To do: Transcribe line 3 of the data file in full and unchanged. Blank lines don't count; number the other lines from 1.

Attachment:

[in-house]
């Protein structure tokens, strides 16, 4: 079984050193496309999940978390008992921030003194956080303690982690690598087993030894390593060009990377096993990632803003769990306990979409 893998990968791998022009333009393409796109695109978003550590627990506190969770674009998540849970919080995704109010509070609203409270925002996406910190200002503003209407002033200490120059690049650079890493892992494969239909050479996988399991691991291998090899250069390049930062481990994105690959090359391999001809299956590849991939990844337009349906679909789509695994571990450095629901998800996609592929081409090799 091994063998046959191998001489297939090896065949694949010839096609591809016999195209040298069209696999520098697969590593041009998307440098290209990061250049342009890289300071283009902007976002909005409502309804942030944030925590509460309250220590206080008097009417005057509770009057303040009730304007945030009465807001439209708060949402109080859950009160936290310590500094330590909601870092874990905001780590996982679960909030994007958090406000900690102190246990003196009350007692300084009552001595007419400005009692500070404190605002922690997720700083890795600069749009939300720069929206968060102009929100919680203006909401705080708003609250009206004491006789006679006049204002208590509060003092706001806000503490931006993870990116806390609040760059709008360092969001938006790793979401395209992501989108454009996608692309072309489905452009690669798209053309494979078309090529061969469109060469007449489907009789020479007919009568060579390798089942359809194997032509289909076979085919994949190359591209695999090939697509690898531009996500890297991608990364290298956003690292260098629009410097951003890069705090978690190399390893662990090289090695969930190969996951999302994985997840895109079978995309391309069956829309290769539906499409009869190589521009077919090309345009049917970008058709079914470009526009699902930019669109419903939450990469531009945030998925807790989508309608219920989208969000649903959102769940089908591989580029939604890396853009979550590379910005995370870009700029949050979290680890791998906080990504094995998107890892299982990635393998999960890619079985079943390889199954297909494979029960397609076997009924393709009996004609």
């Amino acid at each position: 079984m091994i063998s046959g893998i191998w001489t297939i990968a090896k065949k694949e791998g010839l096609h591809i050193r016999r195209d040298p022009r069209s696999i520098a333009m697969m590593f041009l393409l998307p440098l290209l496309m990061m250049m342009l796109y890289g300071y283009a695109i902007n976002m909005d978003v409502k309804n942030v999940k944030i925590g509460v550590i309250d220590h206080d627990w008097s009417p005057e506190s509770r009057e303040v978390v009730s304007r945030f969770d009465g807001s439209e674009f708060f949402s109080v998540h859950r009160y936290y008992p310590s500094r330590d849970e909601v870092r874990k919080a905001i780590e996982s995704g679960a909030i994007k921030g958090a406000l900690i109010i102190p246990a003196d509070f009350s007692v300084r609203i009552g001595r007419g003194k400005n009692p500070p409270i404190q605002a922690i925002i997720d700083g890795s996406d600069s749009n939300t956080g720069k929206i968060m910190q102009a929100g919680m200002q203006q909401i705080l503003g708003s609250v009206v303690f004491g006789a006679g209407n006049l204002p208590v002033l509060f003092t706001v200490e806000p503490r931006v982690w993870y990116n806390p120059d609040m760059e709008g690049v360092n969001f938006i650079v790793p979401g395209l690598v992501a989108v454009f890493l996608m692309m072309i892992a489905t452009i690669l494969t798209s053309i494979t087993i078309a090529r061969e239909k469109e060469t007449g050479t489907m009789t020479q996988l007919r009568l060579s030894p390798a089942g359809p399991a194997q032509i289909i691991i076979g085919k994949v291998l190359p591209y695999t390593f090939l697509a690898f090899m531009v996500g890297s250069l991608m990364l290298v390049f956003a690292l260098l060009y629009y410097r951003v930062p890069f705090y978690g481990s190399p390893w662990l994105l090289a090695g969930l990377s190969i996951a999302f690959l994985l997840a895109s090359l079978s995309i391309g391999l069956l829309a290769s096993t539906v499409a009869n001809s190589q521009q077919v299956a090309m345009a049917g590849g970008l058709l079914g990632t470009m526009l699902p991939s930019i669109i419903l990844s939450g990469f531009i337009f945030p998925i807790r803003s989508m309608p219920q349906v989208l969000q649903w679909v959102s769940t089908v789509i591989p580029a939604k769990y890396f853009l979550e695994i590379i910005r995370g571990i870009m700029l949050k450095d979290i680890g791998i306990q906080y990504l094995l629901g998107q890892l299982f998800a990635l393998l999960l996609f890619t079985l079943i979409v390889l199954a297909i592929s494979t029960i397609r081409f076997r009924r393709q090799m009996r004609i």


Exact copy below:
């Amino acid at each position: 079984m091994i063998s046959g893998i191998w001489t297939i990968a090896k065949k694949e791998g010839l096609h591809i050193r016999r195209d040298p022009r069209s696999i520098a333009m697969m590593f041009l393409l998307p440098l290209l496309m990061m250049m342009l796109y890289g300071y283009a695109i902007n976002m909005d978003v409502k309804n942030v999940k944030i925590g509460v550590i309250d220590h206080d627990w008097s009417p005057e506190s509770r009057e303040v978390v009730s304007r945030f969770d009465g807001s439209e674009f708060f949402s109080v998540h859950r009160y936290y008992p310590s500094r330590d849970e909601v870092r874990k919080a905001i780590e996982s995704g679960a909030i994007k921030g958090a406000l900690i109010i102190p246990a003196d509070f009350s007692v300084r609203i009552g001595r007419g003194k400005n009692p500070p409270i404190q605002a922690i925002i997720d700083g890795s996406d600069s749009n939300t956080g720069k929206i968060m910190q102009a929100g919680m200002q203006q909401i705080l503003g708003s609250v009206v303690f004491g006789a006679g209407n006049l204002p208590v002033l509060f003092t706001v200490e806000p503490r931006v982690w993870y990116n806390p120059d609040m760059e709008g690049v360092n969001f938006i650079v790793p979401g395209l690598v992501a989108v454009f890493l996608m692309m072309i892992a489905t452009i690669l494969t798209s053309i494979t087993i078309a090529r061969e239909k469109e060469t007449g050479t489907m009789t020479q996988l007919r009568l060579s030894p390798a089942g359809p399991a194997q032509i289909i691991i076979g085919k994949v291998l190359p591209y695999t390593f090939l697509a690898f090899m531009v996500g890297s250069l991608m990364l290298v390049f956003a690292l260098l060009y629009y410097r951003v930062p890069f705090y978690g481990s190399p390893w662990l994105l090289a090695g969930l990377s190969i996951a999302f690959l994985l997840a895109s090359l079978s995309i391309g391999l069956l829309a290769s096993t539906v499409a009869n001809s190589q521009q077919v299956a090309m345009a049917g590849g970008l058709l079914g990632t470009m526009l699902p991939s930019i669109i419903l990844s939450g990469f531009i337009f945030p998925i807790r803003s989508m309608p219920q349906v989208l969000q649903w679909v959102s769940t089908v789509i591989p580029a939604k769990y890396f853009l979550e695994i590379i910005r995370g571990i870009m700029l949050k450095d979290i680890g791998i306990q906080y990504l094995l629901g998107q890892l299982f998800a990635l393998l999960l996609f890619t079985l079943i979409v390889l199954a297909i592929s494979t029960i397609r081409f076997r009924r393709q090799m009996r004609i």